Tom Brady’s U-turn on NFL Retirement May Cost Collector $518,628: Reports

By Katabella Roberts
Katabella Roberts
Katabella Roberts
Katabella Roberts is a reporter currently based in Turkey. She covers news and business for The Epoch Times, focusing primarily on the United States.
March 15, 2022 Updated: March 15, 2022

Tom Brady’s unretirement announcement may have cost one memorabilia collector over $500,000 after the NFL star said he is returning to the Tampa Bay Buccaneers for his 23rd NFL season.

The last football used to throw a touchdown pass by Brady was auctioned off on March 12 by Lelands, which states it is “the first sports auction house and the premier appraisers and authenticators in the entire sports collectible hobby,” for $518,628.

The ball—which Brady threw to wide receiver Mike Evans in the fourth quarter of the Jan. 23 NFC title game against the L.A. Rams—was billed as a “historic piece” by Lelands, which said a fan had caught it when Evans tossed it into the stands. The fan then consigned the ball to Lelands.

“Obviously, with the game not yet decided, and Tom Brady having given no formal indication that he was retiring at the conclusion of the Buccaneers’ season, no one could have realized the ball’s historical significance at the time,” Lelands said. “It was only after the loss, and Brady’s stunning announcement a week later, that the true value of the piece became apparent.”

However, things didn’t go quite as planned for Lelands as within just a day of the auction ending, Brady announced he’s coming back.

The seven-time Super Bowl champion announced on March 14 that he’s returning to the Tampa Bay Buccaneers, just 40 days after his retirement.

“These past two months I’ve realized my place is still on the field and not in the stands,” Brady wrote on Twitter. “That time will come. But it’s not now. I love my teammates, and I love my supportive family. They make it all possible. I’m coming back for my 23rd season in Tampa.”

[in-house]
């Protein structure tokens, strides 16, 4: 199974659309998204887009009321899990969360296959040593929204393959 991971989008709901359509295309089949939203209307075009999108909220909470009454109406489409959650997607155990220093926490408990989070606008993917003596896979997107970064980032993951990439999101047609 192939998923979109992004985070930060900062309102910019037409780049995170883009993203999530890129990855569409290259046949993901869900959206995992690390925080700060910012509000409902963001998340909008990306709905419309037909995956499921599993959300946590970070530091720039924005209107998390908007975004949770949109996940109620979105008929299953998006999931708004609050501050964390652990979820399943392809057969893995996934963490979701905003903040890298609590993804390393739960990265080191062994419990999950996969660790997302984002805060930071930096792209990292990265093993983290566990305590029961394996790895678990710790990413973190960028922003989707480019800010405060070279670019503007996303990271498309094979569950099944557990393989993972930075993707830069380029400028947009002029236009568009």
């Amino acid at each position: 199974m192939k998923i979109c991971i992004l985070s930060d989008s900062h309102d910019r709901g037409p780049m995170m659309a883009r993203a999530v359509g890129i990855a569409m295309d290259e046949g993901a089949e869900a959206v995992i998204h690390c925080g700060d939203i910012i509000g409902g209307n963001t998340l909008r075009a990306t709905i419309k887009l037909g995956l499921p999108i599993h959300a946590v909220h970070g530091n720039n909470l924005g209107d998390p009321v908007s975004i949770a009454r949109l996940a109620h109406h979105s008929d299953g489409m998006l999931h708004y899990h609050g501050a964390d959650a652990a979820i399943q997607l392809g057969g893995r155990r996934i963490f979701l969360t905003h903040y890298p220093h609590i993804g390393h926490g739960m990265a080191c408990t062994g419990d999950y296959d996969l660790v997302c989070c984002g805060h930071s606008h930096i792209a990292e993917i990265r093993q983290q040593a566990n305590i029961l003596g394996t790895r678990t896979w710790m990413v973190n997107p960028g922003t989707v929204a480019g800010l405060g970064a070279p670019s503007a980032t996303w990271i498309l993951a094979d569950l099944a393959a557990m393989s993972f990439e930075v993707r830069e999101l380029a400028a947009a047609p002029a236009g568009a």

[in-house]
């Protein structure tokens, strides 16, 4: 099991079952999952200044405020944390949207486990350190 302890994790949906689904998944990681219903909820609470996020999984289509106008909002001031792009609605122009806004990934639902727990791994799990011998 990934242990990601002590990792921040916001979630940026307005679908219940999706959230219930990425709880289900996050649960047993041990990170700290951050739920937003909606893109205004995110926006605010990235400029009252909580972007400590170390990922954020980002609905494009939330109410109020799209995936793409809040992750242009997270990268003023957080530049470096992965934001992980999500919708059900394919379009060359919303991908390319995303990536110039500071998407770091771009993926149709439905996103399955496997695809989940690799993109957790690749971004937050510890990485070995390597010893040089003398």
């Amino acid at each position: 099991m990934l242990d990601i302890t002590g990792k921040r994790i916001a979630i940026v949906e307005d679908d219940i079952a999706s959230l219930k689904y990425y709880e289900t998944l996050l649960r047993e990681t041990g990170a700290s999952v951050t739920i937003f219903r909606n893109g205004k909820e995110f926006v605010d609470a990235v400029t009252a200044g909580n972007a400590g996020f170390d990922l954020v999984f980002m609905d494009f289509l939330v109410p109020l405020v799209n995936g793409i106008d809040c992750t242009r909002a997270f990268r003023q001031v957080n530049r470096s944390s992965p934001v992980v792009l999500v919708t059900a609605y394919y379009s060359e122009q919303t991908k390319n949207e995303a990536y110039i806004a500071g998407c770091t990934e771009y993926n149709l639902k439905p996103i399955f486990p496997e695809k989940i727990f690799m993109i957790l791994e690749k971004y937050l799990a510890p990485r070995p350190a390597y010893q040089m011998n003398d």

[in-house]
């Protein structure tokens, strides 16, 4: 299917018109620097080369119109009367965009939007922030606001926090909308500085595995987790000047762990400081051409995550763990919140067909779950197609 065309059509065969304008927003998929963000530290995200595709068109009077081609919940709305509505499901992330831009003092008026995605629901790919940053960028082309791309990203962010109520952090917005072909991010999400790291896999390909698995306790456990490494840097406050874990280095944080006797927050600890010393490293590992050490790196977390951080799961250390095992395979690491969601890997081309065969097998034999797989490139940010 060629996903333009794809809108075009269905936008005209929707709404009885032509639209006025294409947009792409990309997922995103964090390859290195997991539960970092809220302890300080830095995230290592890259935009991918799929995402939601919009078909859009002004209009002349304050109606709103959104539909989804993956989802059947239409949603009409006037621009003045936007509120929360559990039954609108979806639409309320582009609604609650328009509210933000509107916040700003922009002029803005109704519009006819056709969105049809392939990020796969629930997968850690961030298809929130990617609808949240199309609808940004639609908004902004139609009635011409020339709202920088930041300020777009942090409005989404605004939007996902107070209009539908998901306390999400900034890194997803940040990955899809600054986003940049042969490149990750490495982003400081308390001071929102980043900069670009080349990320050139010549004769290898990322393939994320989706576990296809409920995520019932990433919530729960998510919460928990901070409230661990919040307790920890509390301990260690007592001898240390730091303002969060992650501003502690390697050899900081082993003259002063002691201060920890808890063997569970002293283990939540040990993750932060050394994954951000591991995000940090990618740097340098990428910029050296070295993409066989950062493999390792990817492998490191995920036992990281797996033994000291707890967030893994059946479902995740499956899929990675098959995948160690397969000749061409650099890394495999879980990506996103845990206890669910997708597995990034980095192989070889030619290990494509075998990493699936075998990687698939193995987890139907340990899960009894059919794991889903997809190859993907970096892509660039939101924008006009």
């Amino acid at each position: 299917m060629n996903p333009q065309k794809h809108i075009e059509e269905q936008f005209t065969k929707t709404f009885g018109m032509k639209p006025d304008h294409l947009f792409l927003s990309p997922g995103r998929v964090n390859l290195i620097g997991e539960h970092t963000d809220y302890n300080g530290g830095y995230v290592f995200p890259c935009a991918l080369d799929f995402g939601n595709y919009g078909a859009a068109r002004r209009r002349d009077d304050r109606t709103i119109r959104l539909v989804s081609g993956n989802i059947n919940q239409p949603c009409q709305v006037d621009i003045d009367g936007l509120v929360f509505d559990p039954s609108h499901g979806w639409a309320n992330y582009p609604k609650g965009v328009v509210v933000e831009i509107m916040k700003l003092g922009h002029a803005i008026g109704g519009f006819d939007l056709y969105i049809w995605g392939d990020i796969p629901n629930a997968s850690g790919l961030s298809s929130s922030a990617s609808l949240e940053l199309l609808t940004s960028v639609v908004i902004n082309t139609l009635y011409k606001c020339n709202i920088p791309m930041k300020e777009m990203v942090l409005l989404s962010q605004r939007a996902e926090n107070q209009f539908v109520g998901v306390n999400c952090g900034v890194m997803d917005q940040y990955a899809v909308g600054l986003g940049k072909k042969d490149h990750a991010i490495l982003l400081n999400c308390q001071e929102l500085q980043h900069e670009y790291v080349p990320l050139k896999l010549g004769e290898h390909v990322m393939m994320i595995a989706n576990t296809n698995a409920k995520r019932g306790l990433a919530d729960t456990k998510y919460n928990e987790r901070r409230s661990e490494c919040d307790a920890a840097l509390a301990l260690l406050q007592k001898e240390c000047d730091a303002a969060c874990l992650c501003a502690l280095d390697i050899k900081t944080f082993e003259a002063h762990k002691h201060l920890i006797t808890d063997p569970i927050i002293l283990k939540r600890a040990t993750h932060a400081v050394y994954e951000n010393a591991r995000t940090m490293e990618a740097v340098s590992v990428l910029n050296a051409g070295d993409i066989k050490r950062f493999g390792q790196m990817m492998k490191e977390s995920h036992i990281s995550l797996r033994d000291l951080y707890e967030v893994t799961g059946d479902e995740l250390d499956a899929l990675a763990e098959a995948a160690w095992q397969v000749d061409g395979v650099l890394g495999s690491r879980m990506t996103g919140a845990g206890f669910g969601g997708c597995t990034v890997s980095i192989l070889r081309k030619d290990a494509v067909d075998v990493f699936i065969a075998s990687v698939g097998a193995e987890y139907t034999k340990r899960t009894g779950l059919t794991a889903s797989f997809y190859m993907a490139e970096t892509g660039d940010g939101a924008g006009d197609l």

It’s unclear how the situation regarding the memorabilia will move forward, given that the ball will no longer hold the same historical value that it did before Brady’s unretirement announcement.

Jordan Gilroy, director of acquisitions at Lelands, told Sports Collectors Daily, “I do not have an answer right now. Time will tell.”

The Epoch Times has contacted a Lelands spokesperson for comment.

John Osterweil, the owner of South Tampa’s Memorabilia Magic, told The Tampa Bay Times that Lelands might let the buyer off the hook.

“These auction houses, their reputation is very important to them,” Osterweil said. “Although Lelands sold it in good faith, since (Brady’s return) happened within 10 seconds basically after they sold it, I would think that Lelands—for their reputation—would not want to take the person’s money.”

According to Lelands’ terms and conditions (pdf), winning bidders are subject to a 20 percent buyer’s premium and are also responsible for all the shipping and handling costs related to the purchase, which includes “shipping, packing, labor, materials, and insurance.”

“If payment is not received within 30 days after the date of the invoice, Lelands reserves the right, without further notice to the buyer, to (a) charge to the buyer’s credit card any balance remaining on the buyer’s invoice; and/or (b) resell any or all the items won by the buyer,” according to the company.

In addition, a service charge of 1.5 percent per month is applied to any outstanding balance after 30 days, and the buyer agrees to pay all of Lelands’ costs, including attorney’s fees, the company states.

“Lelands doesn’t need $500,000. So I would think they would not want to sully their reputation by forcing the guy to purchase the item,” Osterweil said.

The situation Lelands currently finds itself in comes amid a rapidly booming memorabilia market that’s worth an estimated $5.4 billion, Forbes has reported.

The most expensive piece of sports memorabilia on record is the original Olympic Games Manifesto, written by a French aristocrat in 1888, which sold for $8.8 million at Sotheby’s in 2019.

Katabella Roberts is a reporter currently based in Turkey. She covers news and business for The Epoch Times, focusing primarily on the United States.